In the terminal window, enter the required command based on the service your Linux system is running. Here are the commands for Name Service Cache Daemon (nscd) and systemd.

How to Flush DNS Cache With nscd

Enter the following command line to clear DNS cache files on the init.d subdirectory:

sudo /etc/init.d/nscd restart

How to Flush DNS Cache With systemd

Use the following command line:

systemd-resolve --flush-caches

Then, enter the following command to check whether the previous command has successfully flushed the DNS cache.

systemd-resolve --statistics

How to Flush DNS Cache in Google Chrome

Google Chrome stores a separate DNS cache from the operating system. It is also essential to flush your DNS cache in Google Chrome if it is your default web browser to avoid connection errors.

Important! Keep in mind that this cache type is different from the browser cache.

Here are the steps to flush the DNS cache in Google Chrome:

  1. Open Google Chrome and enter the following line into the address bar:
  1. Near the Host resolver cache option click Clear host cache.
Host resolver cache, clear host cache Google Chrome

Important! Use edge://net-internals/#dns if you’re using Microsoft Edge.

Reasons to Flush DNS Cache Periodically

Most operating systems perform DNS caching to lessen the DNS servers’ burden during high traffic. Its TTL determines the cache’s validity period. As long as the cache files are still valid, operating systems will answer content requests without going through the DNS server.

However, corrupt or outdated DNS cache files can lead to errors and security vulnerabilities. For example, your operating system may store a bad DNS cache when a site just moved to a new domain or host.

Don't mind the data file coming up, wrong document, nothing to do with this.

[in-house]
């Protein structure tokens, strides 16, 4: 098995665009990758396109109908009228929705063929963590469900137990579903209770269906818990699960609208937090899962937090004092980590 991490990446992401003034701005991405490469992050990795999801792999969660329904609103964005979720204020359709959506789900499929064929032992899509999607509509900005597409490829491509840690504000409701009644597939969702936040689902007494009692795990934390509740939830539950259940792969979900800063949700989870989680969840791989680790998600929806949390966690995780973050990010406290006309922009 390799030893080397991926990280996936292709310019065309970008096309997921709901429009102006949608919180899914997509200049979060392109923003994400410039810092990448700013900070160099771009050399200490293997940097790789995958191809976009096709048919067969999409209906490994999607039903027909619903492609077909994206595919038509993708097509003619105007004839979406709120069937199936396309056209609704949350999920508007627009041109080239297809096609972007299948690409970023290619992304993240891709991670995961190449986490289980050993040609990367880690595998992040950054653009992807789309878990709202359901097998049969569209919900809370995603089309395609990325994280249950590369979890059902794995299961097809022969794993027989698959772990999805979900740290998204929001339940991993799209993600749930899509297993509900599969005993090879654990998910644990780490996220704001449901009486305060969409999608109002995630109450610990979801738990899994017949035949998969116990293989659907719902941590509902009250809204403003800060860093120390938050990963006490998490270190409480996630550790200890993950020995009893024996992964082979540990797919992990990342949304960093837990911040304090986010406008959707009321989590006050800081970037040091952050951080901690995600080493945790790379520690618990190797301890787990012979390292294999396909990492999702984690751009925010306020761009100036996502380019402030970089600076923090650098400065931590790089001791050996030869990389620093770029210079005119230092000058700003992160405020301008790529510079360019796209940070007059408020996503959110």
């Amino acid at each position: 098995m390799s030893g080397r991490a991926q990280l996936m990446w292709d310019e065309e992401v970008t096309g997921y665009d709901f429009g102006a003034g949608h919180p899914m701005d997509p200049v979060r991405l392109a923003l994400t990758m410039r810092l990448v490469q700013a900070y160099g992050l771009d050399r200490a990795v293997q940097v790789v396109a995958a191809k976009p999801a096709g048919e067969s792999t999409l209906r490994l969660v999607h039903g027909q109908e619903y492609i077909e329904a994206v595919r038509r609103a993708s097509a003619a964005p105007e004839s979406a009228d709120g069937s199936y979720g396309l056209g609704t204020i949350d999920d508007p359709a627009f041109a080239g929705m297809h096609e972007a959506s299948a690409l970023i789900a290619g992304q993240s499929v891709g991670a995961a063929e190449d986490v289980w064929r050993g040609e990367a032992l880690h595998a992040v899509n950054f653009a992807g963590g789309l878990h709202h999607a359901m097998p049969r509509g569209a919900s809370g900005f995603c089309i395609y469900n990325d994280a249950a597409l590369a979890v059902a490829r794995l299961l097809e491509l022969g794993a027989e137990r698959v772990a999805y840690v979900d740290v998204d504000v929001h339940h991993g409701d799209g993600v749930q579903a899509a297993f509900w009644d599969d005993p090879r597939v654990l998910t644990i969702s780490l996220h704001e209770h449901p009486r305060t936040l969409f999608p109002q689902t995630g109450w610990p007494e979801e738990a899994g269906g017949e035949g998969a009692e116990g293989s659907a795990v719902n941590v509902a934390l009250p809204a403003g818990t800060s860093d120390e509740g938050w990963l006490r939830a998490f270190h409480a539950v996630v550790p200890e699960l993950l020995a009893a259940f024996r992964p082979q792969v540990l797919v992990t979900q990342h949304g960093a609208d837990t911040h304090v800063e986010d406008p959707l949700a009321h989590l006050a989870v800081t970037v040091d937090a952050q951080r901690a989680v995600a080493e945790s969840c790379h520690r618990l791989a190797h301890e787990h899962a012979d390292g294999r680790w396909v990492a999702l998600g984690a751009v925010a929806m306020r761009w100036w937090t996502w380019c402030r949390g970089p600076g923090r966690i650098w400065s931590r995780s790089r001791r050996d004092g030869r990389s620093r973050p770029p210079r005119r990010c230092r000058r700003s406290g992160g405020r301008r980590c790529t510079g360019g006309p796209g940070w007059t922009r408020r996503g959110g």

Therefore, here are some of the main benefits of flushing your DNS cache regularly:

  • Prevent search behavior tracking ‒ storing DNS records makes it easier for hackers to track your online searches.
  • Improve security ‒ avoid exposing sensitive information – such as login credentials and personal data – from DNS spoofing.
  • Solve technical problems ‒ forcing the operating system to search updated DNS records can help fix connection issues and incorrectly displayed web content.


When experiencing connection issues or seeing incorrectly displayed web pages, your system might be storing corrupted or outdated DNS cache records. You can quickly solve it by using flush DNS command. If doing so doesn’t resolve the problem, try to clear your web browser cache instead.

We hope you find this article helpful in solving DNS server issues. Good luck.

How to Flush DNS Cache FAQ

Is It Safe to Flush DNS Cache?

Yes – flushing your DNS cache has no negative side effects. All it does is remove any addresses that are outdated or, in another way, invalid.

How Often Should I Flush my DNS Cache?

It takes 15 minutes for DNS cache to fully clear. While there’s no set frequency for DNS cache flushing, we recommend doing it frequently for the best browsing experience.

Does Clearing DNS Cache Speed Up My Internet?

Flushing DNS cache doesn’t greatly affect your internet speed. You’ll get rid of outdated cached data, but it might take a bit longer directly after the DNS cache flush to load different web pages, as the browser needs to re-fetch and re-cache the data.

Does Restart Clear DNS Cache?

Yes. If you reboot the DNS server, all cache is cleared automatically.

The author

Jordana Alexandrea

Jordana is a Senior Content Writer with over 5 years of experience in digital marketing and web development. When she’s not busy with work, she dabbles in creative writing and movie reviewing. Follow her on LinkedIn.

The Co-author

Astari S.

Astari is a digital marketing expert, with a focus on SEO and WordPress. She loves to share her wealth of knowledge through her writing, and enjoys surfing the internet for new information when she's not out in the waves or hiking a mountain. Her mission is to learn something new every day, and she firmly believes that there is no such thing as too much knowledge.